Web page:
Mark Winchel tends to his aquaponics system. Photo courtesy of Aquaponics North.

What we as a nation define as “agriculture” is morphing and expanding to reflect the changing landscape of American industry.  In 2010, the Bureau of Labor Statistics referred to organic food production as a “growth industry,” denoting a turning point between the farming of the past and the forward-looking, sustainable farming and food economy of the future.

Here are 10 new agriculture and food-sector jobs that didn’t exist 25 years ago. 

Aquaponics Farmer

An aquaponics farmer raises fish in tanks and uses the fish waste water to grow plants and vegetables. Operations can be as small as a backyard tank to a full scale commercial operation.  The recently released 2013 Aquaculture Census states there are now 71 aquaponic farms in the United States with 650 commercial tanks in operation. In the 2005 data, updated in 2007, aquaponics isn’t even mentioned. Aquaponics farming as a measurable commercial American industry is still in its infancy, but looks looks like a growth industry. Read More

Life as a Lunatic: Polyface Farms’ Joel Salatin Talks to Seedstock

October 20, 2014 |
Joel Salatin. Image courtesy of Joel Salatin.

Joel Salatin. Image courtesy of Joel Salatin.

“Conventional-farmers call us bioterrorists,” says Joel Salatin of the much heralded Polyface Farm.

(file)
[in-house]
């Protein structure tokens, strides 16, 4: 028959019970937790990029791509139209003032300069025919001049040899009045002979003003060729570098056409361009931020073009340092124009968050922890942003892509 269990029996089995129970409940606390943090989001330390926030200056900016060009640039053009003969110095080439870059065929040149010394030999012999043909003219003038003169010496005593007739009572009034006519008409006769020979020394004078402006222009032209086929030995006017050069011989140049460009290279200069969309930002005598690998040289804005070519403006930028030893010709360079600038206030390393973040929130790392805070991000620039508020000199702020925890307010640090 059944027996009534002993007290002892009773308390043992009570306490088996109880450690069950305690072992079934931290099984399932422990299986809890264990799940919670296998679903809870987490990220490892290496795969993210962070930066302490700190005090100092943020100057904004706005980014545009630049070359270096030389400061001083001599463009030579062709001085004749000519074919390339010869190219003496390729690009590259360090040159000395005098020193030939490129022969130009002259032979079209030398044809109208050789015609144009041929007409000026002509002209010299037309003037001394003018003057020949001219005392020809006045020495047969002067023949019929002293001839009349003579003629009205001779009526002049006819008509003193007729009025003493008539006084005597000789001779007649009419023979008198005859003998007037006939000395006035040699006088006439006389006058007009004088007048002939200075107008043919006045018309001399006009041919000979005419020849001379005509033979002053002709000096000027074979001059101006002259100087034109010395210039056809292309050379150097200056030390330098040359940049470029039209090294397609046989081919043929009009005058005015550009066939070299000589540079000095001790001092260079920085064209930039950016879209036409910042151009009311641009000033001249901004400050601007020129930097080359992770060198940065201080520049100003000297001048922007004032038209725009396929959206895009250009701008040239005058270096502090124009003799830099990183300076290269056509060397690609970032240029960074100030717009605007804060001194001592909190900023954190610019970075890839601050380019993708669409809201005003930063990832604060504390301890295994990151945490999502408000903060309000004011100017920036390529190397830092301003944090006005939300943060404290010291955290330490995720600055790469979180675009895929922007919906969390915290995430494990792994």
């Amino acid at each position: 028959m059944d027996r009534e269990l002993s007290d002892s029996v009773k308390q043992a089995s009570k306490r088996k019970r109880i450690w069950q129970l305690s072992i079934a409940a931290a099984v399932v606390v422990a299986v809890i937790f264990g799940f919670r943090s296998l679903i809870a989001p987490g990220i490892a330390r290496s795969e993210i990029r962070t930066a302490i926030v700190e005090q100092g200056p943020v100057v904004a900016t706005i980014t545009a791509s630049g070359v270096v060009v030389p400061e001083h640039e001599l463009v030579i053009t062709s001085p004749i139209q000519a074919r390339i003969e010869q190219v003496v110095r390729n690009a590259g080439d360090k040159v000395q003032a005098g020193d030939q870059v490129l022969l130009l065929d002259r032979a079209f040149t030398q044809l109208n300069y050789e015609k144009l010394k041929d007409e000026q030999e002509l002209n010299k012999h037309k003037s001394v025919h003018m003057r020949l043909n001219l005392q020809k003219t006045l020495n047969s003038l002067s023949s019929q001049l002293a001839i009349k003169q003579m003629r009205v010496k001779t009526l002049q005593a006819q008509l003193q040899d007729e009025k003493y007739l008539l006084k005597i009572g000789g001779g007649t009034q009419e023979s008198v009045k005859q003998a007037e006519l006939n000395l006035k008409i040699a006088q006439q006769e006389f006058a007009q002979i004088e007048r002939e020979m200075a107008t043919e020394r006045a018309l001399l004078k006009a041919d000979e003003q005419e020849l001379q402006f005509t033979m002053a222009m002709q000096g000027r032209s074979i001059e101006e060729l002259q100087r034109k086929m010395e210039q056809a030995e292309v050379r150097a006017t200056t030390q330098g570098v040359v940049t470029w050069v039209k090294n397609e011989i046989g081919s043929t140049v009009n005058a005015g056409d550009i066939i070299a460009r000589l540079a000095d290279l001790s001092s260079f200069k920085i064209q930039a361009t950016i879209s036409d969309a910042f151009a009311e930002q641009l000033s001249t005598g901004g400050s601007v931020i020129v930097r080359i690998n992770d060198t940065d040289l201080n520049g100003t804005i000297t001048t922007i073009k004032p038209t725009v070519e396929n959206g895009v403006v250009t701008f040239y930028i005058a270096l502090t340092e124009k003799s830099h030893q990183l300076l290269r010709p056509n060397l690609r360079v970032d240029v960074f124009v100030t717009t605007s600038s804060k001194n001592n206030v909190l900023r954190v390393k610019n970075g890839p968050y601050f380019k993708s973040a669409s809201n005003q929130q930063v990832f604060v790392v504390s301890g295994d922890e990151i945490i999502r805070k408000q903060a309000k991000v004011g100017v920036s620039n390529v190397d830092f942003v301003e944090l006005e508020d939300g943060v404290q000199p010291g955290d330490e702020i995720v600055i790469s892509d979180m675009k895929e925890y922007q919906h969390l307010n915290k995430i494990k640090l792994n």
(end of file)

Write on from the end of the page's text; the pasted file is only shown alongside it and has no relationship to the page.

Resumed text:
“They are literally scared to death that one of our unvaccinated animals is going to get sick and then bring a disease to the area and shut down everybody’s farming and destroy the planet’s food supply. They would like us to pack up and leave. I could either respond with viciousness, depression, frustration and you know, ulcers or whatever, or I can just have fun with it. I decided to have fun with it.”

Joel Salatin is a holistic farmer in Virginia’s Shenandoah Valley, and an iconic figure in the sustainable food movement. Salatin practices a healing-the-land approach to farming in the face of much criticism from both traditional and sustainable agriculture advocates. Salatin self-deprecatingly refers to himself as a “lunatic” and is rather proud of it. A wordsmith and wise meat producer, Salatin offers perspective on all things farmer related. Read More

Sustainable Ag News: Seedstock’s Weekly Roundup

October 17, 2014 |

seedstock‘Young Farmers NY’ provides financial help for St. Lawrence County’s future farmers

Excerpt: New ‘Young Farmers NY’ providing incentives for farmers starting out or hanging on in St. Lawrence County and around the state.

Parts of the program launched include more than $600,000 in grants and a loan forgiveness program, both aimed at helping young farmers overcome obstacles to give them a greater chance of a successful career in agriculture.

Source: North Country Now Read More

Sustainable Food Toolkit Targets Next Generation of Community Food Advocates

October 16, 2014 |
Credit: Melanie McLean